This Article addresses a critical but underexplored aspect of content moderation: if a user’s online content or actions violate an Internet service’s rules, what should happen next? The longstanding expectation is that Internet services should remove violative content or accounts from their services as quickly as possible, and many laws mandate that result. However, Internet services have a wide range of other options—what I call “remedies”—they can use to redress content or accounts that violate the applicable rules. This Article describes dozens of remedies that Internet services have actually imposed. It then provides a normative framework to help Internet services and regulators navigate these remedial options to address the many difficult tradeoffs involved in content moderation. By moving past the binary remove-or-not remedy framework that dominates the current discourse about content moderation, this Article helps to improve the efficacy of content moderation, promote free expression, promote competition among Internet services, and improve Internet services’ community-building functions.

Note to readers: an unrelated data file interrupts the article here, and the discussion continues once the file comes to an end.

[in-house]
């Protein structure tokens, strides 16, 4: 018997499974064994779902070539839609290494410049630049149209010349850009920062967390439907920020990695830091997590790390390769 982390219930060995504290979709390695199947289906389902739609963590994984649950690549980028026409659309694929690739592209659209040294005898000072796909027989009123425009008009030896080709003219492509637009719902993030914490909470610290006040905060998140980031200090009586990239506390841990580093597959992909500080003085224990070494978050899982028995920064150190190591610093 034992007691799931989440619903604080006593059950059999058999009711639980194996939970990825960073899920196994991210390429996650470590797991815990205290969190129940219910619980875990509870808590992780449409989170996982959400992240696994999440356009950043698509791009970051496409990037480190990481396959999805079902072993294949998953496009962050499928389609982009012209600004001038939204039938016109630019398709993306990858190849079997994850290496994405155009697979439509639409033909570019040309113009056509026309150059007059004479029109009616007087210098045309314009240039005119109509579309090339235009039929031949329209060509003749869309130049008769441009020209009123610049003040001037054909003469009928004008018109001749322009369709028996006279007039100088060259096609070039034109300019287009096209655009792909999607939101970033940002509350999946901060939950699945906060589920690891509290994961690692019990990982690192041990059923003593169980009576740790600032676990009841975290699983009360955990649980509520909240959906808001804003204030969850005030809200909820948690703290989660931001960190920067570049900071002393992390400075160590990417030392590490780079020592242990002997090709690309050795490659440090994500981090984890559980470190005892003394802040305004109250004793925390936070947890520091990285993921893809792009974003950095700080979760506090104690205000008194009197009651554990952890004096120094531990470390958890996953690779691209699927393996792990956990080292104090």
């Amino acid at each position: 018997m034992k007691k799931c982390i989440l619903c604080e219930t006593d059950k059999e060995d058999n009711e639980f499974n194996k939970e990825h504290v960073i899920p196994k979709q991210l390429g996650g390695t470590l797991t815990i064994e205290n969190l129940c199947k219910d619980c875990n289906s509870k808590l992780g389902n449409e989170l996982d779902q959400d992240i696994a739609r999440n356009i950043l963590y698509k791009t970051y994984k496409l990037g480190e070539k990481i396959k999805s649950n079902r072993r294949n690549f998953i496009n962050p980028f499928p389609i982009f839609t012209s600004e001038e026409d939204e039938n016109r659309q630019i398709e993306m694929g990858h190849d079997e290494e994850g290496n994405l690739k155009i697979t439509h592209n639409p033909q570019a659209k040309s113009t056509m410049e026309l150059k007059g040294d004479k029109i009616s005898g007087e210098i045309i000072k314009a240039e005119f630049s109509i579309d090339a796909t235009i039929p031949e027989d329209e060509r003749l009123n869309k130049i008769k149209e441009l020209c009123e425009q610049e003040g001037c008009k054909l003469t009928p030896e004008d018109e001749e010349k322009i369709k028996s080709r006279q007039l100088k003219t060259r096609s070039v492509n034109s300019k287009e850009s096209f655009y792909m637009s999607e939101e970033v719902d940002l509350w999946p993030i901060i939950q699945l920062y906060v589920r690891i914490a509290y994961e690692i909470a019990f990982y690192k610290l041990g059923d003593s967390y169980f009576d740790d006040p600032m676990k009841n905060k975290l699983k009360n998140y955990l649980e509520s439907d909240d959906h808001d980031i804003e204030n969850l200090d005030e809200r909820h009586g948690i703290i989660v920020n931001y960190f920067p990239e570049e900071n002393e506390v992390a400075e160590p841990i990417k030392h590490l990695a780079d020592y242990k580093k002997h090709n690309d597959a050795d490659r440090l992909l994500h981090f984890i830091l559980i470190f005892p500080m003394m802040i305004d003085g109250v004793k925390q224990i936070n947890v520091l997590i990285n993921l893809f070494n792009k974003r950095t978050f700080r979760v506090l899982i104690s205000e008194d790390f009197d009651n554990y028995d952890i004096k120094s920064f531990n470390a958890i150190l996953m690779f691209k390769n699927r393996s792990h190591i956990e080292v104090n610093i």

Content Moderation Remedies,
Mich. Tech. L. Rev.
Available at: https://repository.law.umich.edu/mtlr/vol28/iss1/2